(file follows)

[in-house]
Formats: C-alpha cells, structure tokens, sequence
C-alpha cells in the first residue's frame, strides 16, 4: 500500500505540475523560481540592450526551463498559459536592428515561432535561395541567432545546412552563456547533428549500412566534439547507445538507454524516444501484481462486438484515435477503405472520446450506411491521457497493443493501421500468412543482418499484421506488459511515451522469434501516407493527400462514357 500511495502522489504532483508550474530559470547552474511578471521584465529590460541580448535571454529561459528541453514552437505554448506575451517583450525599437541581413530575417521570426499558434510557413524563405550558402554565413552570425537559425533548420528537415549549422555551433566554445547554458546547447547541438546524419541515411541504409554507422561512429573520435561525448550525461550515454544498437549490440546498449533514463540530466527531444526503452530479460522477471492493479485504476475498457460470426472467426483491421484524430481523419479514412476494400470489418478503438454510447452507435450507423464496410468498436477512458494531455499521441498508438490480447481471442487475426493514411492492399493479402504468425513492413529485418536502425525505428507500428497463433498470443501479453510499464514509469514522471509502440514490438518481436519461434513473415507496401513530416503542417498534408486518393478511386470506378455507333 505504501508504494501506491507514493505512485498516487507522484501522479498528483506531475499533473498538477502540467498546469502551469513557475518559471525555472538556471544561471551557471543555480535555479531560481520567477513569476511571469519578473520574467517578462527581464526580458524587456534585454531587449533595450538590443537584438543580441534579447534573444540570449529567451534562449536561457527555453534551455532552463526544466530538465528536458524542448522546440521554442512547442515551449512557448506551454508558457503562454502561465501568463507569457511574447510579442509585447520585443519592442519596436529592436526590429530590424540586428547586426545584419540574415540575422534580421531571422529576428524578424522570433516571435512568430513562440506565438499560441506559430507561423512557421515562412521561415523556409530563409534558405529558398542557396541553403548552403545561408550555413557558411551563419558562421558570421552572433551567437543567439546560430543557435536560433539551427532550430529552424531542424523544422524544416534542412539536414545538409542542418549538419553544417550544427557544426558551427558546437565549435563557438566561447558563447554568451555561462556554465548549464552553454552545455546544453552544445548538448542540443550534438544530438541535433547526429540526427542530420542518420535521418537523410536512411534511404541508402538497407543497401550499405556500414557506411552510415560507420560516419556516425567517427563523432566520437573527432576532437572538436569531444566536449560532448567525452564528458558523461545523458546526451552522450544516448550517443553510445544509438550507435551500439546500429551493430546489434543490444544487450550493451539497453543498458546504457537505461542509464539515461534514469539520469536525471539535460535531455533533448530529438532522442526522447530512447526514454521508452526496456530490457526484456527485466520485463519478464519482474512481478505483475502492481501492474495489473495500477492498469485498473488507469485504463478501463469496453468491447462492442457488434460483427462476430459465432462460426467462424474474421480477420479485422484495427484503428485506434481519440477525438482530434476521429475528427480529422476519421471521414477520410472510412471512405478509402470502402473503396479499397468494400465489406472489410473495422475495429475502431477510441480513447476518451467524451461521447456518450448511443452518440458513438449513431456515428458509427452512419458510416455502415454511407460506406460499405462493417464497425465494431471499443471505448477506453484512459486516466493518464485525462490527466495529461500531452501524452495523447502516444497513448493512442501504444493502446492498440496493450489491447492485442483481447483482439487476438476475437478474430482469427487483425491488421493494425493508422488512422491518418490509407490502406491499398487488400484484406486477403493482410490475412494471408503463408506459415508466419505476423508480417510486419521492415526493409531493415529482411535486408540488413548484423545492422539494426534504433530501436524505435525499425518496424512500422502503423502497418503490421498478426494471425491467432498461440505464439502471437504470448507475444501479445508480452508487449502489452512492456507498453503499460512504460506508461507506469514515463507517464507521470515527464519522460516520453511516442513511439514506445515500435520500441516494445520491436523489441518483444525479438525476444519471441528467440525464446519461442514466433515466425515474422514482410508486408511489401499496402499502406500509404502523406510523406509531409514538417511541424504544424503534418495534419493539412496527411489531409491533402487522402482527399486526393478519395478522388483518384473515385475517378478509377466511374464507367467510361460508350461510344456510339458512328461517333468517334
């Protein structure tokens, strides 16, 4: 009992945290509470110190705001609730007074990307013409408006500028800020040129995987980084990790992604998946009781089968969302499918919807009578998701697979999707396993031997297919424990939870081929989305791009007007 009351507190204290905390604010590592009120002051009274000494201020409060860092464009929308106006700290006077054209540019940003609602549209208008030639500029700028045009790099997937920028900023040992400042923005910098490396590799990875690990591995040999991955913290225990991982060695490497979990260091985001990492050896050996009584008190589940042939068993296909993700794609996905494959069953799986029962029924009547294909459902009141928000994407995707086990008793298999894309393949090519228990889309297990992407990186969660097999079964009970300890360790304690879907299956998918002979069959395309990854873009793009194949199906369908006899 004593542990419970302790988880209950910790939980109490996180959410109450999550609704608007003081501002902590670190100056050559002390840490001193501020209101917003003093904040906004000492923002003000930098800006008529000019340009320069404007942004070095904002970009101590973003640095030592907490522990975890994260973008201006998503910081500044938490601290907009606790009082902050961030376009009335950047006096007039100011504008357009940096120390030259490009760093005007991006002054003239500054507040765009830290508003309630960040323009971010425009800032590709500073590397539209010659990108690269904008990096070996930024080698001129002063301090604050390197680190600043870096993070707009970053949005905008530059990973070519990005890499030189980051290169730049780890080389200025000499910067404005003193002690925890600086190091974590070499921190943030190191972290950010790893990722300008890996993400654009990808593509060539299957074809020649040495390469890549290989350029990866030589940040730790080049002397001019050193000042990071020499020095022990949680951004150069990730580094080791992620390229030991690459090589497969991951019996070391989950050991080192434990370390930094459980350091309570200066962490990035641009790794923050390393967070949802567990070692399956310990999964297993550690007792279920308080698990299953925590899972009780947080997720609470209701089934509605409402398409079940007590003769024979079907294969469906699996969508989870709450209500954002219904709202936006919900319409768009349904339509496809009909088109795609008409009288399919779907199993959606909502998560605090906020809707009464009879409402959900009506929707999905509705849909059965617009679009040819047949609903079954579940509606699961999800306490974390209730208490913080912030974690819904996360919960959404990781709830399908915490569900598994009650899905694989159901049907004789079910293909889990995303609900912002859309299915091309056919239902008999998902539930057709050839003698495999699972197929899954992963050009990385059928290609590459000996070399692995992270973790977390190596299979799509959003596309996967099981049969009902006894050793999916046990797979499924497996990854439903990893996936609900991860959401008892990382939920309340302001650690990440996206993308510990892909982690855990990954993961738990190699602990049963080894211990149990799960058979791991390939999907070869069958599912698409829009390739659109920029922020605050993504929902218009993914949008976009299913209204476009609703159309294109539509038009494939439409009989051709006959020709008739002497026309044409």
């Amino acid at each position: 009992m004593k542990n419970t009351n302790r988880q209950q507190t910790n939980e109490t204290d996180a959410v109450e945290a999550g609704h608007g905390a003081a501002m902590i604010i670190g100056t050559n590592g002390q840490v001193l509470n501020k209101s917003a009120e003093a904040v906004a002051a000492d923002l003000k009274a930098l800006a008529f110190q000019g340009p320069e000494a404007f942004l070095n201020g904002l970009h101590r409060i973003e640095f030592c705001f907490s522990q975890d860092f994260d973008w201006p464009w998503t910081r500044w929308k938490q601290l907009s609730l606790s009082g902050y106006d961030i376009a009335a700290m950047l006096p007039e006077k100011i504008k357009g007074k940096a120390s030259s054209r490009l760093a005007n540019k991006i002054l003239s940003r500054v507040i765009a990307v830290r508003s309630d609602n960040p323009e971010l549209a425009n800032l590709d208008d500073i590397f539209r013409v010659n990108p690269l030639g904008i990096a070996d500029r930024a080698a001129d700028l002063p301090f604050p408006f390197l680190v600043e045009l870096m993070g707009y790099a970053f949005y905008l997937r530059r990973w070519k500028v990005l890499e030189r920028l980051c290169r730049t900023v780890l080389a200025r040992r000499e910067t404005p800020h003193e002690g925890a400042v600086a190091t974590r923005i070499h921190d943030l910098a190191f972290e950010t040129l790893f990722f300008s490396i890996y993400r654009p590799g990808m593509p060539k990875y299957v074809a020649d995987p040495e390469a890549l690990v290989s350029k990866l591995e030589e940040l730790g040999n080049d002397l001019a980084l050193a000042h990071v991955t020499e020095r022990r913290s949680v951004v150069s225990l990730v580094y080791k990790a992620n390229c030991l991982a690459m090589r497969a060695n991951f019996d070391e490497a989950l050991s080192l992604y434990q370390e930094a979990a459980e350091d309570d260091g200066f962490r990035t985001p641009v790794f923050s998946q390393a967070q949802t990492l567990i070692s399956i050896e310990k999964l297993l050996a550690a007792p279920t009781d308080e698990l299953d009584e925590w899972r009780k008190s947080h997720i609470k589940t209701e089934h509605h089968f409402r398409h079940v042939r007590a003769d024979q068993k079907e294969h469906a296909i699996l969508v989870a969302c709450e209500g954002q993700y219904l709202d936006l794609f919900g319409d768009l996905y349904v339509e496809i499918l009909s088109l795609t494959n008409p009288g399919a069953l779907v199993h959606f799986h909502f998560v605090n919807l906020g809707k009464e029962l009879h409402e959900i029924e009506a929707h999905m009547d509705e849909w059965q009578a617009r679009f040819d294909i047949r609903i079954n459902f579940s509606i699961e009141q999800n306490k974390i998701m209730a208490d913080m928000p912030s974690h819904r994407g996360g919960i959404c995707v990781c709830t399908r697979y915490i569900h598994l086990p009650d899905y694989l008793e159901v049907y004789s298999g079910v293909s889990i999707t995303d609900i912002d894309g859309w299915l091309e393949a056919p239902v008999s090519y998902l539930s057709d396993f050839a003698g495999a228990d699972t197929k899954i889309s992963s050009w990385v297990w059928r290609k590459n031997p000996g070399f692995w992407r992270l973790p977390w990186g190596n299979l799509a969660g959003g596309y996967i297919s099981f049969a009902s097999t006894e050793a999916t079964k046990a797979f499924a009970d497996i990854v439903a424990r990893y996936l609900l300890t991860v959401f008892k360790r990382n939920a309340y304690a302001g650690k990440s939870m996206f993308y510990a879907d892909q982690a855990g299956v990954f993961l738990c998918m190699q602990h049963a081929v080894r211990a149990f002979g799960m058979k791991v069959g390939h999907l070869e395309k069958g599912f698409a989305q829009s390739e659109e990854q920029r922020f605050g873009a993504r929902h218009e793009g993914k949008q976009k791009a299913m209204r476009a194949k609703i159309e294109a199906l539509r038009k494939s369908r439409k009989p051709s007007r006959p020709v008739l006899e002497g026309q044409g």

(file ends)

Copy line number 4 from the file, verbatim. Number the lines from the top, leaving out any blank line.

């Protein structure tokens, strides 16, 4: 009992945290509470110190705001609730007074990307013409408006500028800020040129995987980084990790992604998946009781089968969302499918919807009578998701697979999707396993031997297919424990939870081929989305791009007007 009351507190204290905390604010590592009120002051009274000494201020409060860092464009929308106006700290006077054209540019940003609602549209208008030639500029700028045009790099997937920028900023040992400042923005910098490396590799990875690990591995040999991955913290225990991982060695490497979990260091985001990492050896050996009584008190589940042939068993296909993700794609996905494959069953799986029962029924009547294909459902009141928000994407995707086990008793298999894309393949090519228990889309297990992407990186969660097999079964009970300890360790304690879907299956998918002979069959395309990854873009793009194949199906369908006899 004593542990419970302790988880209950910790939980109490996180959410109450999550609704608007003081501002902590670190100056050559002390840490001193501020209101917003003093904040906004000492923002003000930098800006008529000019340009320069404007942004070095904002970009101590973003640095030592907490522990975890994260973008201006998503910081500044938490601290907009606790009082902050961030376009009335950047006096007039100011504008357009940096120390030259490009760093005007991006002054003239500054507040765009830290508003309630960040323009971010425009800032590709500073590397539209010659990108690269904008990096070996930024080698001129002063301090604050390197680190600043870096993070707009970053949005905008530059990973070519990005890499030189980051290169730049780890080389200025000499910067404005003193002690925890600086190091974590070499921190943030190191972290950010790893990722300008890996993400654009990808593509060539299957074809020649040495390469890549290989350029990866030589940040730790080049002397001019050193000042990071020499020095022990949680951004150069990730580094080791992620390229030991690459090589497969991951019996070391989950050991080192434990370390930094459980350091309570200066962490990035641009790794923050390393967070949802567990070692399956310990999964297993550690007792279920308080698990299953925590899972009780947080997720609470209701089934509605409402398409079940007590003769024979079907294969469906699996969508989870709450209500954002219904709202936006919900319409768009349904339509496809009909088109795609008409009288399919779907199993959606909502998560605090906020809707009464009879409402959900009506929707999905509705849909059965617009679009040819047949609903079954579940509606699961999800306490974390209730208490913080912030974690819904996360919960959404990781709830399908915490569900598994009650899905694989159901049907004789079910293909889990995303609900912002859309299915091309056919239902008999998902539930057709050839003698495999699972197929899954992963050009990385059928290609590459000996070399692995992270973790977390190596299979799509959003596309996967099981049969009902006894050793999916046990797979499924497996990854439903990893996936609900991860959401008892990382939920309340302001650690990440996206993308510990892909982690855990990954993961738990190699602990049963080894211990149990799960058979791991390939999907070869069958599912698409829009390739659109920029922020605050993504929902218009993914949008976009299913209204476009609703159309294109539509038009494939439409009989051709006959020709008739002497026309044409």